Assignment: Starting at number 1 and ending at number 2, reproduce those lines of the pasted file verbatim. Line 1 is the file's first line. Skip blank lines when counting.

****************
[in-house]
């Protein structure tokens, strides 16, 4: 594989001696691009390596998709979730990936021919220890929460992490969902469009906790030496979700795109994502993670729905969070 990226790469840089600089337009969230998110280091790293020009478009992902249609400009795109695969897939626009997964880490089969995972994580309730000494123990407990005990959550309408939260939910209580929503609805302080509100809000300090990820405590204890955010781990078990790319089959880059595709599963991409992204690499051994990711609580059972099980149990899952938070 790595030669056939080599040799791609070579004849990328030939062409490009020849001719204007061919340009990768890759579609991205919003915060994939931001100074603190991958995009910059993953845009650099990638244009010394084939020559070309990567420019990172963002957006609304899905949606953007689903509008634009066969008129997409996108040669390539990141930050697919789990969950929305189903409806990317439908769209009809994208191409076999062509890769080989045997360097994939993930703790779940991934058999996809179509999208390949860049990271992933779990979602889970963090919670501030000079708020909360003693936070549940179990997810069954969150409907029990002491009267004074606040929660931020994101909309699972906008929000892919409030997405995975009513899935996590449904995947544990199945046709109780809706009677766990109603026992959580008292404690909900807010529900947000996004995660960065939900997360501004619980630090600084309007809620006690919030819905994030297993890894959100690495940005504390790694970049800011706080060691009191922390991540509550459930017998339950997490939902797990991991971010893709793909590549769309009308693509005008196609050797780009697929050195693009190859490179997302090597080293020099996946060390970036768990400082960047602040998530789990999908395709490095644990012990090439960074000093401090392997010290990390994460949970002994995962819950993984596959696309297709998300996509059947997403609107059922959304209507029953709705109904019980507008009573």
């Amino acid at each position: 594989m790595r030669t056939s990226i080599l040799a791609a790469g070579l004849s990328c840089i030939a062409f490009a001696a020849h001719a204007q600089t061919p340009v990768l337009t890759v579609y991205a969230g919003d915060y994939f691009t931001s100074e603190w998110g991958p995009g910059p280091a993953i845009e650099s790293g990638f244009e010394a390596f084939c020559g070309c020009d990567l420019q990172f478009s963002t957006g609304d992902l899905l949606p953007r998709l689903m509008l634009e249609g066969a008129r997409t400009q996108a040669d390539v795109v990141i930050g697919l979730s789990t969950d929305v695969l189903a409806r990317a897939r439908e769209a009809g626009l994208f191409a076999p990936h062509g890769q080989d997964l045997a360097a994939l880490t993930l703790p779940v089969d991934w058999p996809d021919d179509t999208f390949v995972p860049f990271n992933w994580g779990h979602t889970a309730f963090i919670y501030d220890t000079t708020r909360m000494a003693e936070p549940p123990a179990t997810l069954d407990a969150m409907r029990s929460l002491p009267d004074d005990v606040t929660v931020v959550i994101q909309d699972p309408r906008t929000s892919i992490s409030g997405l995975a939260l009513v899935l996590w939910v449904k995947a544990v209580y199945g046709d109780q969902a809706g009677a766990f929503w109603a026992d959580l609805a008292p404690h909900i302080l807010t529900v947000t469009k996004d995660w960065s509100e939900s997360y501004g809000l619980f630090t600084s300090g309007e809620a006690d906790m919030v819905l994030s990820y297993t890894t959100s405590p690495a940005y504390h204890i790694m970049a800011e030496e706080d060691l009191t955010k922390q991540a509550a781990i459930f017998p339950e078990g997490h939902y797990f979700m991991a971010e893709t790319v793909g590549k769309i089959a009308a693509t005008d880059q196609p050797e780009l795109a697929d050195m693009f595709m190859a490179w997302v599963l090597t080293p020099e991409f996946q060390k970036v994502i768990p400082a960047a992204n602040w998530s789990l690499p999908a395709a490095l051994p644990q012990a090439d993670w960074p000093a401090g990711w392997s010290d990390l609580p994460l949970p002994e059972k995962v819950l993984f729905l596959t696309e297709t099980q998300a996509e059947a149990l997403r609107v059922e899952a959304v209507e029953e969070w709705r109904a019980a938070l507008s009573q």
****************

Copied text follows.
[in-house]
């Protein structure tokens, strides 16, 4: 594989001696691009390596998709979730990936021919220890929460992490969902469009906790030496979700795109994502993670729905969070 990226790469840089600089337009969230998110280091790293020009478009992902249609400009795109695969897939626009997964880490089969995972994580309730000494123990407990005990959550309408939260939910209580929503609805302080509100809000300090990820405590204890955010781990078990790319089959880059595709599963991409992204690499051994990711609580059972099980149990899952938070 790595030669056939080599040799791609070579004849990328030939062409490009020849001719204007061919340009990768890759579609991205919003915060994939931001100074603190991958995009910059993953845009650099990638244009010394084939020559070309990567420019990172963002957006609304899905949606953007689903509008634009066969008129997409996108040669390539990141930050697919789990969950929305189903409806990317439908769209009809994208191409076999062509890769080989045997360097994939993930703790779940991934058999996809179509999208390949860049990271992933779990979602889970963090919670501030000079708020909360003693936070549940179990997810069954969150409907029990002491009267004074606040929660931020994101909309699972906008929000892919409030997405995975009513899935996590449904995947544990199945046709109780809706009677766990109603026992959580008292404690909900807010529900947000996004995660960065939900997360501004619980630090600084309007809620006690919030819905994030297993890894959100690495940005504390790694970049800011706080060691009191922390991540509550459930017998339950997490939902797990991991971010893709793909590549769309009308693509005008196609050797780009697929050195693009190859490179997302090597080293020099996946060390970036768990400082960047602040998530789990999908395709490095644990012990090439960074000093401090392997010290990390994460949970002994995962819950993984596959696309297709998300996509059947997403609107059922959304209507029953709705109904019980507008009573």